Saying positive cases of COVID-19 are climbing to "very high rates" in the district, the Richardson ISD says they are once again temporarily implementing a mask requirement for everyone inside K-12 schools.
In a letter to parents, the district said active cases of COVID-19 have increased from 49 on Dec. 7 to 1,089 on Jan. 6, an increase of more than 2100%. The previous pandemic-high number of positive cases in RISD was 367 on Sept. 3.
The masking requirement will be in place beginning Monday, Jan. 10, and will remain in effect for three weeks, until Jan. 28.
“This decision was made because of an unprecedented rise in positive cases among students and employees,” Interim Superintendent Tabitha Branum said. “We continue to focus on the goal of keeping our schools open for in-person teaching and learning, and this is a necessary step if we hope to keep our students learning in school.”
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The district required masks last fall as part of its mitigation strategy to control the spread of the virus.
The district said they will monitor the spread of the virus to consider extending the mandate beyond Jan. 31 or enforcing it in a more targeted approach by campus or grade level.
RISD reminded parents that masks are recommended to be worn by students and adults inside schools by the Centers for Disease Control and Prevention, the State of Texas, Dallas County Health and Human Services (DCHHS – the public health authority for all RISD schools), and the panel of local physicians advising RISD.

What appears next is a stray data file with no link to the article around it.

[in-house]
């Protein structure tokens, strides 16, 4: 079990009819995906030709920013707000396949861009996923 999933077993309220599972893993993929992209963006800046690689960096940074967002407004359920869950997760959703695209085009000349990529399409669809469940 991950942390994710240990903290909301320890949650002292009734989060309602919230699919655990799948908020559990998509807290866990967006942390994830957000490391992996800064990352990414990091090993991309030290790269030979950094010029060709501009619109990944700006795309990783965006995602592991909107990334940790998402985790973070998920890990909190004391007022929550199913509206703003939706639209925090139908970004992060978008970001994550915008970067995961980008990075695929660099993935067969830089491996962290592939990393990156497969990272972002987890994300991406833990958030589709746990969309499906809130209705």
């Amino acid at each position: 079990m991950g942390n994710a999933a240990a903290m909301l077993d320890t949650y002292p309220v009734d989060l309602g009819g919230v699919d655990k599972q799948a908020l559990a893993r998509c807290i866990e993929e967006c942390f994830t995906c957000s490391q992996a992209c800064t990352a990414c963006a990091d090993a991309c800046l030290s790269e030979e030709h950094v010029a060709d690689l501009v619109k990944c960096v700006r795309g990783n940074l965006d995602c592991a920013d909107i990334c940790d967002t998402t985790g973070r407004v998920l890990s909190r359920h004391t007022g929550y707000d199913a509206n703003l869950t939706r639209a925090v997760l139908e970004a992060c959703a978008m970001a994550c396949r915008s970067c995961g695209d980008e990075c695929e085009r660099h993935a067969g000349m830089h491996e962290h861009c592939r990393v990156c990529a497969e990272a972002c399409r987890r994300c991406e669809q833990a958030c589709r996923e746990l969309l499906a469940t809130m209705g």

The district asks parents to monitor their children daily for symptoms and to not send children to school if they are ill. Parents should notify the school nurse if a student is ill or if they have tested positive for COVID-19.
Former Richardson Independent School District Dr. Jeanne Stone resigned last month after enduring for months threatening and harassing emails, phone calls, social media posts related to her positions on masking, race, and equality in the district.
On Thursday, a state appeals court upheld a decision allowing Harris County to impose mask requirements despite Gov. Greg Abbott's executive order banning such mandates. The appeals court decision is expected to be challenged in the Texas Supreme Court by Abbott.